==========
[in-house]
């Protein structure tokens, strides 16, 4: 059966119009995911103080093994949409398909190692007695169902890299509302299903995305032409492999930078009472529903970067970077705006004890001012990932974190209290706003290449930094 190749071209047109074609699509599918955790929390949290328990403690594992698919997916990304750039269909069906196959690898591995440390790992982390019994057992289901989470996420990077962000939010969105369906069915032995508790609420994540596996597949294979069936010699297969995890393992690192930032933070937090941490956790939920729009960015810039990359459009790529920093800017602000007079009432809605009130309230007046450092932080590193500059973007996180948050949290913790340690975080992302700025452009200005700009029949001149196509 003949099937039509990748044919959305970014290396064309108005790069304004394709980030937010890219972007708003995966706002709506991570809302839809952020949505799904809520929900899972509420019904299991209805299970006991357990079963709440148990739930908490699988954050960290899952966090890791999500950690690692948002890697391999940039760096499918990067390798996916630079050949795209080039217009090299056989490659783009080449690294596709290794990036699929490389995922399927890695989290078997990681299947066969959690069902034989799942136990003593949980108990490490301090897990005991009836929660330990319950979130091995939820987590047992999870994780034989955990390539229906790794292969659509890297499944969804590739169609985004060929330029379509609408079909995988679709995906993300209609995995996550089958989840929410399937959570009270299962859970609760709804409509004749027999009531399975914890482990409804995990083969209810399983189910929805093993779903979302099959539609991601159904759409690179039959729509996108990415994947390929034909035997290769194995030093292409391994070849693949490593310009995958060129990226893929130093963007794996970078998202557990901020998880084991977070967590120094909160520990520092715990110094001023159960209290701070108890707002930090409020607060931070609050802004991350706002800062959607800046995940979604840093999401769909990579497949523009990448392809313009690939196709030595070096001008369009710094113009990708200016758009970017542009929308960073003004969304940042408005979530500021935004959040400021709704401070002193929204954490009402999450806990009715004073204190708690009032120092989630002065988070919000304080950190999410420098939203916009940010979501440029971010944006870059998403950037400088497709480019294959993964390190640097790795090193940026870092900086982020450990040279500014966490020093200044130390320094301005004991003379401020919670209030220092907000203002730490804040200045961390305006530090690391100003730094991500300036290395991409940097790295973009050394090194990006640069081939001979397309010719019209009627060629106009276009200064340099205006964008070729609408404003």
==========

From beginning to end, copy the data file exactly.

[in-house]
């Protein structure tokens, strides 16, 4: 059966119009995911103080093994949409398909190692007695169902890299509302299903995305032409492999930078009472529903970067970077705006004890001012990932974190209290706003290449930094 190749071209047109074609699509599918955790929390949290328990403690594992698919997916990304750039269909069906196959690898591995440390790992982390019994057992289901989470996420990077962000939010969105369906069915032995508790609420994540596996597949294979069936010699297969995890393992690192930032933070937090941490956790939920729009960015810039990359459009790529920093800017602000007079009432809605009130309230007046450092932080590193500059973007996180948050949290913790340690975080992302700025452009200005700009029949001149196509 003949099937039509990748044919959305970014290396064309108005790069304004394709980030937010890219972007708003995966706002709506991570809302839809952020949505799904809520929900899972509420019904299991209805299970006991357990079963709440148990739930908490699988954050960290899952966090890791999500950690690692948002890697391999940039760096499918990067390798996916630079050949795209080039217009090299056989490659783009080449690294596709290794990036699929490389995922399927890695989290078997990681299947066969959690069902034989799942136990003593949980108990490490301090897990005991009836929660330990319950979130091995939820987590047992999870994780034989955990390539229906790794292969659509890297499944969804590739169609985004060929330029379509609408079909995988679709995906993300209609995995996550089958989840929410399937959570009270299962859970609760709804409509004749027999009531399975914890482990409804995990083969209810399983189910929805093993779903979302099959539609991601159904759409690179039959729509996108990415994947390929034909035997290769194995030093292409391994070849693949490593310009995958060129990226893929130093963007794996970078998202557990901020998880084991977070967590120094909160520990520092715990110094001023159960209290701070108890707002930090409020607060931070609050802004991350706002800062959607800046995940979604840093999401769909990579497949523009990448392809313009690939196709030595070096001008369009710094113009990708200016758009970017542009929308960073003004969304940042408005979530500021935004959040400021709704401070002193929204954490009402999450806990009715004073204190708690009032120092989630002065988070919000304080950190999410420098939203916009940010979501440029971010944006870059998403950037400088497709480019294959993964390190640097790795090193940026870092900086982020450990040279500014966490020093200044130390320094301005004991003379401020919670209030220092907000203002730490804040200045961390305006530090690391100003730094991500300036290395991409940097790295973009050394090194990006640069081939001979397309010719019209009627060629106009276009200064340099205006964008070729609408404003």